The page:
a nursery frame and mix with the original sized nursery cage.
Dimensions 80 mm x 40 mm x 24 mm
Hair Roller (Nicot)
Simple and functional, also used with the Nicot cupkit system.
The old type is illustrated on the left and is single ended, the open
end will accept a candy cap filled with a lump of marshmallow.
The new type has its cap, captive, at the large end and the open small
end will take a candy cap (the appearance of the end is shown in the
drawing as an inset).
I tried these when I first stocked them at APEX. I thought they were
functional but rather on the small side. I have not tried the banking
function that is possible with this type of cage. (I no longer have
The drawing was produced from a sample provided by
Plastic mailing cage
Inexpensive, readily available and functional.
The version illustrated is made in France, by Nicot.
Dimensions 80 mm x 35 mm x 13 mm
Plastic mailing cage, (queens puzzle)
This type has not yet been used by me (they are relatively recent in
Made by Swienty these orange plastic cages can be
latched together to form blocks for mailing. It is a complex looking little
gadget but should be easy to use.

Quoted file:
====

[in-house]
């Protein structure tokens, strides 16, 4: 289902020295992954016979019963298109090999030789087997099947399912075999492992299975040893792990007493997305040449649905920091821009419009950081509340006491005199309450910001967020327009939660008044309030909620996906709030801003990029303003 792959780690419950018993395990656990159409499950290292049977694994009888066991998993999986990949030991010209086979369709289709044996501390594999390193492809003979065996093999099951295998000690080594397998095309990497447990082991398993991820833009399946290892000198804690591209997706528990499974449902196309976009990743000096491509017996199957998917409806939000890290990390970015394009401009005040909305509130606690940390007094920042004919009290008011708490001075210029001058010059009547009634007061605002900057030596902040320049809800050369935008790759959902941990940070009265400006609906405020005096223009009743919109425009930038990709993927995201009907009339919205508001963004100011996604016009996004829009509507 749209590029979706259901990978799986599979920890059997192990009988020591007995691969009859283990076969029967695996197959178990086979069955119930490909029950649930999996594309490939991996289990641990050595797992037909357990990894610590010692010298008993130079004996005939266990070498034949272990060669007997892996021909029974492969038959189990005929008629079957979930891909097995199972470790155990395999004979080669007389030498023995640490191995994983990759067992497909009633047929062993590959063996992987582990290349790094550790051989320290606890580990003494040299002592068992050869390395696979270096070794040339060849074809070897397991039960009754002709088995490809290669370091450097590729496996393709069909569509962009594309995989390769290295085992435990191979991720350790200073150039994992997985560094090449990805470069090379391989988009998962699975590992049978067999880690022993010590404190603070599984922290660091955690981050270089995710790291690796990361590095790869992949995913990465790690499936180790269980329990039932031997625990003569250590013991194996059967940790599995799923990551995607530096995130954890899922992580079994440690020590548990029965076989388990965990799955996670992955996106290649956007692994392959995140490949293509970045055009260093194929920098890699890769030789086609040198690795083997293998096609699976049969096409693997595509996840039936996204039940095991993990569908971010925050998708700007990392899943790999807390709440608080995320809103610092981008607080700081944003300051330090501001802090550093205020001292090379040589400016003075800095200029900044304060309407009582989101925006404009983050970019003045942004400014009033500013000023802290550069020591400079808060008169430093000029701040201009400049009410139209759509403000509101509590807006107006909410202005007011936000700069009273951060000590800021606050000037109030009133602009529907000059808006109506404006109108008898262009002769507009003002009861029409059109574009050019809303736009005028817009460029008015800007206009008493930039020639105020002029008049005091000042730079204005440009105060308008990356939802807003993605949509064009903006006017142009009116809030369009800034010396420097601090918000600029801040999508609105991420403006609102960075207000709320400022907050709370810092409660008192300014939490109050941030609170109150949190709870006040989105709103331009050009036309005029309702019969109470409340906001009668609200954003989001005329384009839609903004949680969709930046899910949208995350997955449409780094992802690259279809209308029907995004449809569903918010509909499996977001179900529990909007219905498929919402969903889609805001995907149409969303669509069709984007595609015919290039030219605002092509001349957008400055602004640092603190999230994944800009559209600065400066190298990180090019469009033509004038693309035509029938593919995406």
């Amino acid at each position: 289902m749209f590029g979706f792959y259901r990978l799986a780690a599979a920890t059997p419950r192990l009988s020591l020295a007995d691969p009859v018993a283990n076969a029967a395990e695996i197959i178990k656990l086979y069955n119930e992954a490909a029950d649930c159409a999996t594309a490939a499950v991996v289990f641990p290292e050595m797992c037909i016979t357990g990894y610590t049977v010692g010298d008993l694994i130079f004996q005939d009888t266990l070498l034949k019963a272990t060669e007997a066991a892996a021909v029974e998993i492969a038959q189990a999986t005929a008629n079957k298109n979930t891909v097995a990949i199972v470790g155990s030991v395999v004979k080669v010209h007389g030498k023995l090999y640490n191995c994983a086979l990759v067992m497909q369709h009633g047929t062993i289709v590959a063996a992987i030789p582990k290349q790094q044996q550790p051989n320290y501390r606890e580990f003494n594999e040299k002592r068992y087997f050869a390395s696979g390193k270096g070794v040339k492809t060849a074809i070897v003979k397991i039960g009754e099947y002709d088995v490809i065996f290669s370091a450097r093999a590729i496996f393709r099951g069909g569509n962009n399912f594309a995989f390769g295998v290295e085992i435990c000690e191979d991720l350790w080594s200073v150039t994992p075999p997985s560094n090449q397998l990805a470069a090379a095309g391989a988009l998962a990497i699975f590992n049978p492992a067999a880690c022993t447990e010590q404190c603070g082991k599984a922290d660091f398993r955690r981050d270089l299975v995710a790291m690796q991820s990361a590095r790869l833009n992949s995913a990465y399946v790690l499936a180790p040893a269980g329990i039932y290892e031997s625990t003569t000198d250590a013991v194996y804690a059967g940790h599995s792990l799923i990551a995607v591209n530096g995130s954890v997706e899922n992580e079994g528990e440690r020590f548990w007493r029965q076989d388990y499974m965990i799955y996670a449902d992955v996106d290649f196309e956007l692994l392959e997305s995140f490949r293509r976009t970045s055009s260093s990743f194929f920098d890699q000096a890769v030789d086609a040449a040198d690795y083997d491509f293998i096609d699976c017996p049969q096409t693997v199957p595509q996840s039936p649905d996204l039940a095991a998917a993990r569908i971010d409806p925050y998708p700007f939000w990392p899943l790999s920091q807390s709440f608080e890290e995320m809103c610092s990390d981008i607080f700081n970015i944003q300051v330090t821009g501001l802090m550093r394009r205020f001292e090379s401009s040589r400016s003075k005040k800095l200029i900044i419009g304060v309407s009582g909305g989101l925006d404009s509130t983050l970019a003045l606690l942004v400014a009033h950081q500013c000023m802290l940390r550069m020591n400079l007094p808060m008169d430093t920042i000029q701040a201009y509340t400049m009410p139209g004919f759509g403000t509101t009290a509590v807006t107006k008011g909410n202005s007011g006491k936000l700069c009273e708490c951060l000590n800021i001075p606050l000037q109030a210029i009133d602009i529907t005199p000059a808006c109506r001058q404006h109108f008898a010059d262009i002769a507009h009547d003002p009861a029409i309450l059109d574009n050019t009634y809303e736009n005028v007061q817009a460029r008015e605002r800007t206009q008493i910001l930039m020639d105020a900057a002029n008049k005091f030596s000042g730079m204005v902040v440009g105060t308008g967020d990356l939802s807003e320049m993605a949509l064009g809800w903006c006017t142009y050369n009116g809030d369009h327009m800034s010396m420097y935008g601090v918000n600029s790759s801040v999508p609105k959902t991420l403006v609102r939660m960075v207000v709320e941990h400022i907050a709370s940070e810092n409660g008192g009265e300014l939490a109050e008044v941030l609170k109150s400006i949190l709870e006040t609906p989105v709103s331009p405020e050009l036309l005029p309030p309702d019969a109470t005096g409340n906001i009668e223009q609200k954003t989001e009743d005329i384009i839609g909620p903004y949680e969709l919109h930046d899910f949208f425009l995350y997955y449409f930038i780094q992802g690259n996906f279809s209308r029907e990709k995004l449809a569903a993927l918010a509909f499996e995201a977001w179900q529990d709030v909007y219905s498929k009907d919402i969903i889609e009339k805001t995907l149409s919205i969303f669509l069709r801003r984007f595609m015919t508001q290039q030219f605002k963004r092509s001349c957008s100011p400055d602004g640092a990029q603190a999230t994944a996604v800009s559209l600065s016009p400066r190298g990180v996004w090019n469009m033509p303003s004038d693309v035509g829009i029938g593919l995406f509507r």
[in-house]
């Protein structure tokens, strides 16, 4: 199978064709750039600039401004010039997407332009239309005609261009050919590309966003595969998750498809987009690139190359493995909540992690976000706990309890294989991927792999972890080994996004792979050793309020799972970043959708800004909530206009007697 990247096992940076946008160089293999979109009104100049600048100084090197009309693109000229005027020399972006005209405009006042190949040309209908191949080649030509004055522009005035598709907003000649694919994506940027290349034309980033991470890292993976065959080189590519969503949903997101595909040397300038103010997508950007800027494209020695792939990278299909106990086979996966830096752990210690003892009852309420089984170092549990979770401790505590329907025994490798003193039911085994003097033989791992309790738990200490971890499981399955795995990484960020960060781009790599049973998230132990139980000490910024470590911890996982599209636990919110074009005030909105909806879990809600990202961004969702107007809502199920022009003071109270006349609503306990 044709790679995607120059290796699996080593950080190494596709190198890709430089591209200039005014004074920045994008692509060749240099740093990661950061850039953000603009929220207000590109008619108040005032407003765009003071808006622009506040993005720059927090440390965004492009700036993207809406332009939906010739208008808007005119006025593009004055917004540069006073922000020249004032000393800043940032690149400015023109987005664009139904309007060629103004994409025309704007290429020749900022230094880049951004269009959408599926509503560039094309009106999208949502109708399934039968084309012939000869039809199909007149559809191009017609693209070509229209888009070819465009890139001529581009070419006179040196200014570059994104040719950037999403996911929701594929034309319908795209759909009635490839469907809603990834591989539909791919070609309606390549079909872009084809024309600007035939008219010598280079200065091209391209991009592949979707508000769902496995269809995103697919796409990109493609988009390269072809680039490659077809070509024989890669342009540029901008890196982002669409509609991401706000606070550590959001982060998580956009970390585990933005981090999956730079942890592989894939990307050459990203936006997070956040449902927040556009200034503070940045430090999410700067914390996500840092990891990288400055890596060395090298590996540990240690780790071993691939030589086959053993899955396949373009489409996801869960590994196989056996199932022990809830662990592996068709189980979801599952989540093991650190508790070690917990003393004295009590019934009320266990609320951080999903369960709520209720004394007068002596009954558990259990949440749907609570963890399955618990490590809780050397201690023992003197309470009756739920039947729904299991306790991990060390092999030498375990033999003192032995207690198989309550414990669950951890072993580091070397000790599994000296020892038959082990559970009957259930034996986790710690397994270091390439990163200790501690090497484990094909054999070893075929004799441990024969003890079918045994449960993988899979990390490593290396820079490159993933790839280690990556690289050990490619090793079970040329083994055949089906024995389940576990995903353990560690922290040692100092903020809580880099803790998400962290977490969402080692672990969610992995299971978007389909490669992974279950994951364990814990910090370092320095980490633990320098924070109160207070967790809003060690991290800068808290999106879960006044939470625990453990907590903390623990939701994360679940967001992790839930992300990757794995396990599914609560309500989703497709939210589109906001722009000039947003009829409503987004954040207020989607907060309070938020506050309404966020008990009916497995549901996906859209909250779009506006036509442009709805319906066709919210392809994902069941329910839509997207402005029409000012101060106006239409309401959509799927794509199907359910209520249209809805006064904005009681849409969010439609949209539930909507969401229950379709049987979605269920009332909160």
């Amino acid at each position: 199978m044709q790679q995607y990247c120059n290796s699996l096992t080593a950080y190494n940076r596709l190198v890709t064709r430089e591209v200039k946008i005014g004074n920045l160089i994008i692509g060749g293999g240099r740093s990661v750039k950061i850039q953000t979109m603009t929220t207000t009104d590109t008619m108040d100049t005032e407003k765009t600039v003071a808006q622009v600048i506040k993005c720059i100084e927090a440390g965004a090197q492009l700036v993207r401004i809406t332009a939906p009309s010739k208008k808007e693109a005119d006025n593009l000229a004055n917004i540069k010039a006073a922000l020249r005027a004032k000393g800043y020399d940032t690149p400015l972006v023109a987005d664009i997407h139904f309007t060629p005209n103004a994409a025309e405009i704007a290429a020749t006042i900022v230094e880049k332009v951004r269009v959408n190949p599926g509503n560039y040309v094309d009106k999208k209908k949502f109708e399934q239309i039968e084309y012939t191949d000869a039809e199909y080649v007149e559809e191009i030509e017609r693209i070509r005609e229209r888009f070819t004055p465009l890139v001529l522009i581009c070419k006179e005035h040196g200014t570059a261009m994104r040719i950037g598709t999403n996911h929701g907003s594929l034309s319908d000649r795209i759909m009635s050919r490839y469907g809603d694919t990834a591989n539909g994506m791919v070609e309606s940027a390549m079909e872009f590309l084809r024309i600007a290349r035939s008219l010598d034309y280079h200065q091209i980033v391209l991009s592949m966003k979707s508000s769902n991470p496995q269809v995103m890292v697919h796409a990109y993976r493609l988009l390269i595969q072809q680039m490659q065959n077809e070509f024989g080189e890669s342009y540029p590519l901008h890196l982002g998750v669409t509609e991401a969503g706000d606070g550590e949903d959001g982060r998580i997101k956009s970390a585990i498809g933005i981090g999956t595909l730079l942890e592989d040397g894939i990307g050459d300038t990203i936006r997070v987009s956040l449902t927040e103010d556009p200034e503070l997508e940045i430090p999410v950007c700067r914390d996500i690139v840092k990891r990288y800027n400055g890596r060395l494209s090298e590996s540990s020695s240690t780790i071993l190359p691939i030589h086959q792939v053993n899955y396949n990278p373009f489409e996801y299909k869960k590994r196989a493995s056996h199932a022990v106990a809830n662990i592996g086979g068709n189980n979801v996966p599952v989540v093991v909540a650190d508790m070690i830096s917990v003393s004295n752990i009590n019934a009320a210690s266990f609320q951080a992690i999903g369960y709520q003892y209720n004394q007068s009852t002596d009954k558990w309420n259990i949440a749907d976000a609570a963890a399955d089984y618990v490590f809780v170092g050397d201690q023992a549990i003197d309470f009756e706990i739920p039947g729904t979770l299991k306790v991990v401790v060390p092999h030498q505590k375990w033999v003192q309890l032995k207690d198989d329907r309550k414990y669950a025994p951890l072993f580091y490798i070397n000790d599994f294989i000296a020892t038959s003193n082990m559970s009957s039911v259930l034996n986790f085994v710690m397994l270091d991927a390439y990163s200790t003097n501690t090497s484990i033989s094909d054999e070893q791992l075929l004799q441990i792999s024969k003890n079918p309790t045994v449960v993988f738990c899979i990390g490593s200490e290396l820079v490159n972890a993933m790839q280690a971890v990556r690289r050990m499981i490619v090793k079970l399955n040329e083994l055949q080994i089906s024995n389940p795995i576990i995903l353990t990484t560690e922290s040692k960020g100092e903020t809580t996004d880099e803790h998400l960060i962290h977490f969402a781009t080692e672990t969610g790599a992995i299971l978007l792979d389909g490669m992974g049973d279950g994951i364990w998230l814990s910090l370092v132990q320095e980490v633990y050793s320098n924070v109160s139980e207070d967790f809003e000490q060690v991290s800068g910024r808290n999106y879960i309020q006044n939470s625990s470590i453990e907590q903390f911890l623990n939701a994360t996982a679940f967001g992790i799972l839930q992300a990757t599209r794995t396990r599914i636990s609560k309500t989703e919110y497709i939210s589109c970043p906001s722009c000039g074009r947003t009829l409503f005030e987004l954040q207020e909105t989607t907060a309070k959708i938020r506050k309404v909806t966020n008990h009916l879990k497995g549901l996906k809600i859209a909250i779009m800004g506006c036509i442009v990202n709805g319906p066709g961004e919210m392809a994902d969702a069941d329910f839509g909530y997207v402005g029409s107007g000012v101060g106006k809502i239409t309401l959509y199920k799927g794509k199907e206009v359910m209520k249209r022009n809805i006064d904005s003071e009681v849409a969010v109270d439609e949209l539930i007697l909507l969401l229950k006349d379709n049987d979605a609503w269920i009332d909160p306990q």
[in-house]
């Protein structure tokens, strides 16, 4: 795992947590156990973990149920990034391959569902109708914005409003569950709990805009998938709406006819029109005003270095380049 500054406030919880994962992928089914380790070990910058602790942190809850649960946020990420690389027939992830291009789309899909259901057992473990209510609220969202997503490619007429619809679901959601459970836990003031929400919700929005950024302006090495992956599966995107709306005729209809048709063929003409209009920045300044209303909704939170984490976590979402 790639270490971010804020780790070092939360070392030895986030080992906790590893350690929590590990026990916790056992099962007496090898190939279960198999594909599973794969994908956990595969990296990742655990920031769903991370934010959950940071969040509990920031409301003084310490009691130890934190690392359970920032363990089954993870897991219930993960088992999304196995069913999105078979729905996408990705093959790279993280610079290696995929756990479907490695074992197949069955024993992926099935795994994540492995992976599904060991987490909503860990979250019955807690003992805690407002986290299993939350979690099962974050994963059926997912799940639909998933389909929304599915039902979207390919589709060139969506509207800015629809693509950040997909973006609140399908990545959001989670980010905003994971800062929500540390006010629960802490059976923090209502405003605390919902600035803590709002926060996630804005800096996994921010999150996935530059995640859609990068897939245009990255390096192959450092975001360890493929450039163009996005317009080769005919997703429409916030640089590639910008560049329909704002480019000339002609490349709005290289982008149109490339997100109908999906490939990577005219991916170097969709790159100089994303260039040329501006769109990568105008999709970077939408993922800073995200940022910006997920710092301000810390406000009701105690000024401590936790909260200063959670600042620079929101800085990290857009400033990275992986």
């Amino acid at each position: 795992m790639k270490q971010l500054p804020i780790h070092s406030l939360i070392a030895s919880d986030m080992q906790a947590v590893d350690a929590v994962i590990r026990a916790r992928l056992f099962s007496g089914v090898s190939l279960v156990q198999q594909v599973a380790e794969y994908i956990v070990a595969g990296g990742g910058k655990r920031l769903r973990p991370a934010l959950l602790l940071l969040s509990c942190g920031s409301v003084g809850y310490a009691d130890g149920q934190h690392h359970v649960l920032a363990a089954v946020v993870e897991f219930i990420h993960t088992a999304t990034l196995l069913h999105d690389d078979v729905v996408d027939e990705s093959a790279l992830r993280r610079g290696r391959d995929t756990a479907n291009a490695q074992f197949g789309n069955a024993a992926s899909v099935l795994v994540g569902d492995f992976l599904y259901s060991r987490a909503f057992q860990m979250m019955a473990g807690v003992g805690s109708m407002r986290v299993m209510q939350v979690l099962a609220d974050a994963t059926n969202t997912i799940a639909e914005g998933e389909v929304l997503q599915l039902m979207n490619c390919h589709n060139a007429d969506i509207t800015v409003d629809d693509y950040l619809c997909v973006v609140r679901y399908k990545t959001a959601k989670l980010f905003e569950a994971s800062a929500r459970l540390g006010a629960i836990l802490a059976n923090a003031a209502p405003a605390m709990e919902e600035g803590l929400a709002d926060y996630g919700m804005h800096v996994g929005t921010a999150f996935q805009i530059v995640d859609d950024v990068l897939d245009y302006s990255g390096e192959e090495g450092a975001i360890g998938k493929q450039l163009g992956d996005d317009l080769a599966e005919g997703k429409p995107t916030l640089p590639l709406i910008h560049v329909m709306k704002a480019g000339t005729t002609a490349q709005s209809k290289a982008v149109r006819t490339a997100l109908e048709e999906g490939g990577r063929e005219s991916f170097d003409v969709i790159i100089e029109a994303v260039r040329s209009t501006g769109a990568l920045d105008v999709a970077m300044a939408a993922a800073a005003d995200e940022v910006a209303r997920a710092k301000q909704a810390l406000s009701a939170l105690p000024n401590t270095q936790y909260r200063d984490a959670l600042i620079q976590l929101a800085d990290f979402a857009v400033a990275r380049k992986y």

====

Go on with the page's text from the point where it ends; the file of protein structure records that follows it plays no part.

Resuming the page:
At 77 mm x 36 mm x 13 mm the dimensions of the cage are slightly
smaller than the Nicot one above but the connecting lugs increase
the envelope size to 84 mm x 42 mm x 13 mm.
Queens Guard Cage
The curved shape is unusual and the sliding action has a "gritty"
feel to it, making precision difficult. The transparent top slide has
several possible positions... The front position, as illustrated,
allow the attendants to escape. The first detent is the fully
enclosed travelling position and the rearmost position allows the
notch in the cover to align with the hole in the candy chamber so
that the bees can eat their way to release the queen.
Butler Cage (wire mesh)
Use these with newspaper folded over the open end, with a rubber band
to hold it in place. (Prick the paper several times with a pin.) Or use
foundation moulded over the end and. (Also pricked with a pin.) The
cage is 12.5 x 25 mm (or 20 mm) in cross section and up to about
75 mm in length.